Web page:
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Terror threat persists

Publication Date : 06-08-2014


 Terrorism did not fade away with the advent of the BJP (Bharatiya Janata Party) government at the Centre. The Pune terror strike on 10 July, that injured three persons including a police officer, did not cause consternation for the simple reason that there was no death or destruction on a large scale. 

Every such incident is a precursor to the worst to come. In the month of May, there was an explosion on a train in Tamil Nadu. It was suspected to be a terrorist act. Both the cases remain unresolved and the accused are absconding.  Prompt arrest and remand can prevent further  terrorist strikes.

Metropolitian cities were roiled by such outrages during the 10 years of Congress-led UPA (United Progressive Alliance) rule.  The tough talk of the ruling BJP suggests that terrorism will be tackled with uppermost priority. 

The government must strengthen the Unlawful Activities Prevention Act of 1967 and revamp the functioning of the Intelligence Bureau and other investigating agencies under the Home Ministry.  Second, the government needs to clear (not withhold assent of the President) the pending anti-terrorism legislation passed by State legislatures.  Third, the  Centre, as custodian of the service conditions of the IPS cadre, must promptly amend the rules and regulations that promote the honest and meritorious.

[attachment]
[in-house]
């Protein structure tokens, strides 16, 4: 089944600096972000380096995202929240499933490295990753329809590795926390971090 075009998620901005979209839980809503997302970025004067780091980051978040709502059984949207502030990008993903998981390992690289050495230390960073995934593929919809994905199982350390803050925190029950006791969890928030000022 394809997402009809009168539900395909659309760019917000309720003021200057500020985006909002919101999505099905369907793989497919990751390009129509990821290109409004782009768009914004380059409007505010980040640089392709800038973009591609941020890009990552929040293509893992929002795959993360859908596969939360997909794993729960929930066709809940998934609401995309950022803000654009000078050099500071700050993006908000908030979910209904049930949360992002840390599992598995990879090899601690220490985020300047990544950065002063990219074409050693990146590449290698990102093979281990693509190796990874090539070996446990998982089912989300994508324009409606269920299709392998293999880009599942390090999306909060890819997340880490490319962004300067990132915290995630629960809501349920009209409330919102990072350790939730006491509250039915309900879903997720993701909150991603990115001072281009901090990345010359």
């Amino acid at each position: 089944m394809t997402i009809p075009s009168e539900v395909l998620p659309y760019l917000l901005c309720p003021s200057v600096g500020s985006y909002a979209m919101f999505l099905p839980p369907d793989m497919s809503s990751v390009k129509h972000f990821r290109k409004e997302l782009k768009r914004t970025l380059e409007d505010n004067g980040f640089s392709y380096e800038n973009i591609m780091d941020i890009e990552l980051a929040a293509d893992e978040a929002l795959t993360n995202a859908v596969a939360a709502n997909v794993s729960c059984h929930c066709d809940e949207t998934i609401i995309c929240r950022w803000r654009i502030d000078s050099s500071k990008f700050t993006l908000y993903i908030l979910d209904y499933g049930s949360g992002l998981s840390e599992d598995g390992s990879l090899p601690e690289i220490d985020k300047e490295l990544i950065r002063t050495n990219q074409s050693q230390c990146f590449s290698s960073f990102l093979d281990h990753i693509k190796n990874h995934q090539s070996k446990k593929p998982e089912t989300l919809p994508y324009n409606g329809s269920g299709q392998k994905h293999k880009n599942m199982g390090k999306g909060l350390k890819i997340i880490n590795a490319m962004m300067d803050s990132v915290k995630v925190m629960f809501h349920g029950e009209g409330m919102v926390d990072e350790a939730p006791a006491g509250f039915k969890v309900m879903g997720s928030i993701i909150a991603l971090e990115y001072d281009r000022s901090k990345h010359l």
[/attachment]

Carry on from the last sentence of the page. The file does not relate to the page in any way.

Time-barred promotions have played havoc with the efficiency and morale of the honest. In order to make the police leadership accountable for the lapses of the past decade, weeding out the dead-wood is another option.  The government needs to fix accountability for the terrorist outrages which have claimed thousands of innocent lives in the past decade. As yet, there is no concrete evidence of application of mind.

As a follow-up measure, the Union government can take the initiative and make an overall assessment of the ground situation. This would mean (a) review of the total number of unsolved (undetected) cases; (b) cases solved, but the main accused still at large; (c) botched-up investigations; (d) tardy prosecution and trials; (e) unwarranted acquittal of terrorists by courts; (f) commutation of prison sentences of terrorists by the States; and (g) invocation of the Preventive Detention law by state governments. 

A sense of direction is imperative for  investigations, arrests, prosecution and detention.  "Field action" in the form of search and identification of new terrorist formations/cells is a step forward, followed by seizure of banned firearms,  explosives and objectionable literature. 

The terror suspects needs to kept on the run and not allowed to organise and collect arms and explosives. Further, the "support structure" of active terrorists  needs to be identified, recorded and possible legal action initiated. This is "preventive" legal action. 

It also involves "legal action" by invoking the preventive detention laws if need be by amending the Constitution.  Article 22 of the Constitution drafted more than 60 years ago, when there was no trace of terrorism and Maoism,  provides for detention for not more than three months unless an advisory board recommends extension.